They’ve run the home since 1996 with no major citations, state files show. Mihai Badet, 62, also works full time as an engineer. His wife assists a full-time caregiver in the home. The Badets want out of the business.
Competition is stiff. Dozens of other adult family homes are on the market in Seattle and statewide. Sales pitches sound the easy-money theme: start making money now; guaranteed cash flow; opportunity of a lifetime.
The Badets know better. They care for an elderly man and two women, one of whom is bedridden. Their home grossed $168,000 last year, with monthly rent for each resident averaging $4,700. After expenses but before taxes, they netted $57,000, according to information provided to prospective buyers.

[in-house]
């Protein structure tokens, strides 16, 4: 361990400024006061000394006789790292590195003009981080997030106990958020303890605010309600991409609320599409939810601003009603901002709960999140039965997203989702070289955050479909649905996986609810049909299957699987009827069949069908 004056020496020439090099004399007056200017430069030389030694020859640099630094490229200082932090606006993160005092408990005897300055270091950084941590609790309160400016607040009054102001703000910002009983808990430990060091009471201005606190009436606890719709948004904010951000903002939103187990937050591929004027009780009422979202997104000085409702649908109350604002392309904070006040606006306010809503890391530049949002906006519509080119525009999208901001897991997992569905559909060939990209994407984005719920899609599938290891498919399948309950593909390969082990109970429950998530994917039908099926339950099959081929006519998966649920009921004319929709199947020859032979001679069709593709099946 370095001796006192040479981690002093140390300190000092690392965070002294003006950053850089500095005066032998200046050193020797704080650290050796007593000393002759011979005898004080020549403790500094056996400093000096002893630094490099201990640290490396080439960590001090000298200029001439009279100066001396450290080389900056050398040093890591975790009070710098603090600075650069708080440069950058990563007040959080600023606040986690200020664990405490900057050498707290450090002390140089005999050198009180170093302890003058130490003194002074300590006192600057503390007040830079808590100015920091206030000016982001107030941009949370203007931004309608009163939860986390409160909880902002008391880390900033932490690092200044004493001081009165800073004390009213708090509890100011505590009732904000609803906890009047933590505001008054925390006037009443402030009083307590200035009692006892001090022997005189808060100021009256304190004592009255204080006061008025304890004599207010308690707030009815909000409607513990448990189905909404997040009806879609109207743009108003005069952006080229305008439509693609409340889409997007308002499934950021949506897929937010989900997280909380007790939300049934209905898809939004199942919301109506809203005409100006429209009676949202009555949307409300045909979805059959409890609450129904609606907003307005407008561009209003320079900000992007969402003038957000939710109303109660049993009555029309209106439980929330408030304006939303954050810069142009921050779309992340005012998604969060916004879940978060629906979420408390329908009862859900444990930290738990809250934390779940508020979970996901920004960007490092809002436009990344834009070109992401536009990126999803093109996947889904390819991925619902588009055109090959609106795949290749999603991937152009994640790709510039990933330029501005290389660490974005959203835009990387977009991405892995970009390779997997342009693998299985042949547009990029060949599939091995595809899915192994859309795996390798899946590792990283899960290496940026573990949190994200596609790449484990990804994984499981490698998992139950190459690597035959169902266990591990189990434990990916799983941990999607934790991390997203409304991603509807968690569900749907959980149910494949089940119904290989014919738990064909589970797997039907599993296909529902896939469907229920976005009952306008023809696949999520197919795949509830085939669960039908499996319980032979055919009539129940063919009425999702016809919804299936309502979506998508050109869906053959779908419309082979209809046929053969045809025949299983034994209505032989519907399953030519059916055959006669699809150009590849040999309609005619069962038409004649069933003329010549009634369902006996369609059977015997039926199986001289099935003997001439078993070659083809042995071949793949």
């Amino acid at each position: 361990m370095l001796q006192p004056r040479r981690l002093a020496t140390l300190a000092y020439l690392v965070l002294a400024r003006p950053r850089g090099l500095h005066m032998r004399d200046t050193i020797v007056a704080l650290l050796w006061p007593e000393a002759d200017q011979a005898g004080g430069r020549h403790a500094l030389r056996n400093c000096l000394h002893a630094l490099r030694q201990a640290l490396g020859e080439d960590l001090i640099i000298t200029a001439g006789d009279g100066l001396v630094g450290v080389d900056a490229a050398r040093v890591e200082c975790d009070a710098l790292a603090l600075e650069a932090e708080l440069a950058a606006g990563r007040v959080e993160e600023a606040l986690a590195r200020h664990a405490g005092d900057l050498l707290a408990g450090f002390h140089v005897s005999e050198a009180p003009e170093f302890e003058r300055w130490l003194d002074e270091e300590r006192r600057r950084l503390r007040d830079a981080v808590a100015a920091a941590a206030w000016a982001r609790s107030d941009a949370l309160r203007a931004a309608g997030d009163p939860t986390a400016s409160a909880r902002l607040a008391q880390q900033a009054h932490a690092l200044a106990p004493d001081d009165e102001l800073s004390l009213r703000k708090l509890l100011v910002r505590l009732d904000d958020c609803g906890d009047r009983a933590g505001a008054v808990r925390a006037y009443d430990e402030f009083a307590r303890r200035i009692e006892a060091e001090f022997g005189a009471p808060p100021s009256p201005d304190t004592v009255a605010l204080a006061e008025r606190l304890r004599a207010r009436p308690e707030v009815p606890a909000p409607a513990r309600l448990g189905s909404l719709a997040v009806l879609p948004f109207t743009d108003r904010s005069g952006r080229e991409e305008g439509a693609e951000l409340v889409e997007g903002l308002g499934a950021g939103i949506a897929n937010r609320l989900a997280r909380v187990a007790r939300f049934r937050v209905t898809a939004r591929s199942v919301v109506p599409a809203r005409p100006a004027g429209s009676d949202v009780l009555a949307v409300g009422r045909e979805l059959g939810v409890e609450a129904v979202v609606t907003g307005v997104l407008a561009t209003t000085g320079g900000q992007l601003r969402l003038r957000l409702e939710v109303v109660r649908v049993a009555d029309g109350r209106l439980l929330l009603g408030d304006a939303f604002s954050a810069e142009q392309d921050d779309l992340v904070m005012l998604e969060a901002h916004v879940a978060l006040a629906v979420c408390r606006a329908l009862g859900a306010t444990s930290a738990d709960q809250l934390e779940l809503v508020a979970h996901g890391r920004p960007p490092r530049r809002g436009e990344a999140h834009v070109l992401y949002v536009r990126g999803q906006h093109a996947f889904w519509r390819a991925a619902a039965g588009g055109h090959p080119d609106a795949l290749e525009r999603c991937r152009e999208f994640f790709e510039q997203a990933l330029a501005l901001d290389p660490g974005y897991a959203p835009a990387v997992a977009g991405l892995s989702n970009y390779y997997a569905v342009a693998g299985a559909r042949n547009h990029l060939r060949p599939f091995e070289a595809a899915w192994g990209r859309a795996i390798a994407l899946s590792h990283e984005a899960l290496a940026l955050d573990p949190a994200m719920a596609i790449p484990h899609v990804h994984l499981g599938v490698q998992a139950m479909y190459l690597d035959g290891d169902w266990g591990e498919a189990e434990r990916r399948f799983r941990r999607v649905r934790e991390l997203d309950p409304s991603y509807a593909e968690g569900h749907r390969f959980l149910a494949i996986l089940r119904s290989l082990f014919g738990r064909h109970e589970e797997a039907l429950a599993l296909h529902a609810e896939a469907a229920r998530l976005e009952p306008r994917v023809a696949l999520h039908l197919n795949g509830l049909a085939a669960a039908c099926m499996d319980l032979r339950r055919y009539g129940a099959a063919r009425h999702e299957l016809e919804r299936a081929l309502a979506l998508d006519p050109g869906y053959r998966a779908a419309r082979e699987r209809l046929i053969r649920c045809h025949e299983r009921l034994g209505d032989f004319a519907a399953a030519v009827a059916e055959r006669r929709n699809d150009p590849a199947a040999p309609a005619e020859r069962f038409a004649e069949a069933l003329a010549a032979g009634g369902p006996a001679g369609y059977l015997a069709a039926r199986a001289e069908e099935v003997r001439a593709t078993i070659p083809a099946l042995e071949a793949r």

They do not have residents to fill three empty beds, so their long hours bring only a modest income. Comparable homes in their neighborhood have sold for about $400,000.
The Badets believe their home, with three residents under contract, is worth $100,000 more, if a new owner can also qualify for a DSHS license.
“You need to really like this kind of business,” Mihai Badet said. “… You’re tied to the house 24/7. You can’t go anywhere.”
He offers this advice: “You can’t do this for the money.”
Michael J. Berens: firstname.lastname@example.org or 206-464-2288.